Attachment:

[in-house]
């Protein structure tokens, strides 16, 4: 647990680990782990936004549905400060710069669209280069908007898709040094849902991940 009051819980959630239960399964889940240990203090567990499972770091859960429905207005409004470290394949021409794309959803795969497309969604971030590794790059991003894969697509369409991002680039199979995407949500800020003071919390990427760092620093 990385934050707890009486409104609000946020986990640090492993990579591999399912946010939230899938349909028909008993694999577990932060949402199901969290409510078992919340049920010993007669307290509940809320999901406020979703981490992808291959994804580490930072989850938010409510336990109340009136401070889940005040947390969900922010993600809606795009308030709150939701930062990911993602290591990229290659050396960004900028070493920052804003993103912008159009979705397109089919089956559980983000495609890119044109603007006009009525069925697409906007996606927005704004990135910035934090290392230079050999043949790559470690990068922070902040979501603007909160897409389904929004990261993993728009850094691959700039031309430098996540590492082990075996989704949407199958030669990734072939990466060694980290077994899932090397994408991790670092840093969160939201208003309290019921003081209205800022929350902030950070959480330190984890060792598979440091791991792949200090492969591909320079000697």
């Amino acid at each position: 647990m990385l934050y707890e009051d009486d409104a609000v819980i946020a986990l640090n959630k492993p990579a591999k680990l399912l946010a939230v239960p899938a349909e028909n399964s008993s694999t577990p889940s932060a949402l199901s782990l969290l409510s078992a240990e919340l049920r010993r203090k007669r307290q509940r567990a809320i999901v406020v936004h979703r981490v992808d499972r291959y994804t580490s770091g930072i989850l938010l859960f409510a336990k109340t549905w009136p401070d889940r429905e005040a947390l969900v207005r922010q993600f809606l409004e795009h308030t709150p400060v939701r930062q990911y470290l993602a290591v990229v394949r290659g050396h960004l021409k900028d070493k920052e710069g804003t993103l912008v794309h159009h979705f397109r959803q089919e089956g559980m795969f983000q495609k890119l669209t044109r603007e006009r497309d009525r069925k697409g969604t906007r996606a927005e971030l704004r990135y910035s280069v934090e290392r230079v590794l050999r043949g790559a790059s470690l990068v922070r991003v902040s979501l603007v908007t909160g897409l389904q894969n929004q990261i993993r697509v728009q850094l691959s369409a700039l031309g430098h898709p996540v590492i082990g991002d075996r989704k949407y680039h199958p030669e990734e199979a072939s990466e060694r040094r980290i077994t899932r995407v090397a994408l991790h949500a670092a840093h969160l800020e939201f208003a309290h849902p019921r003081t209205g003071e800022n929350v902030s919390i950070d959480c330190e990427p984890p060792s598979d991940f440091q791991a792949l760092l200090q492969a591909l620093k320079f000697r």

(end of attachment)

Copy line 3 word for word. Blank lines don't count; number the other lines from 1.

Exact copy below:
């Amino acid at each position: 647990m990385l934050y707890e009051d009486d409104a609000v819980i946020a986990l640090n959630k492993p990579a591999k680990l399912l946010a939230v239960p899938a349909e028909n399964s008993s694999t577990p889940s932060a949402l199901s782990l969290l409510s078992a240990e919340l049920r010993r203090k007669r307290q509940r567990a809320i999901v406020v936004h979703r981490v992808d499972r291959y994804t580490s770091g930072i989850l938010l859960f409510a336990k109340t549905w009136p401070d889940r429905e005040a947390l969900v207005r922010q993600f809606l409004e795009h308030t709150p400060v939701r930062q990911y470290l993602a290591v990229v394949r290659g050396h960004l021409k900028d070493k920052e710069g804003t993103l912008v794309h159009h979705f397109r959803q089919e089956g559980m795969f983000q495609k890119l669209t044109r603007e006009r497309d009525r069925k697409g969604t906007r996606a927005e971030l704004r990135y910035s280069v934090e290392r230079v590794l050999r043949g790559a790059s470690l990068v922070r991003v902040s979501l603007v908007t909160g897409l389904q894969n929004q990261i993993r697509v728009q850094l691959s369409a700039l031309g430098h898709p996540v590492i082990g991002d075996r989704k949407y680039h199958p030669e990734e199979a072939s990466e060694r040094r980290i077994t899932r995407v090397a994408l991790h949500a670092a840093h969160l800020e939201f208003a309290h849902p019921r003081t209205g003071e800022n929350v902030s919390i950070d959480c330190e990427p984890p060792s598979d991940f440091q791991a792949l760092l200090q492969a591909l620093k320079f000697r």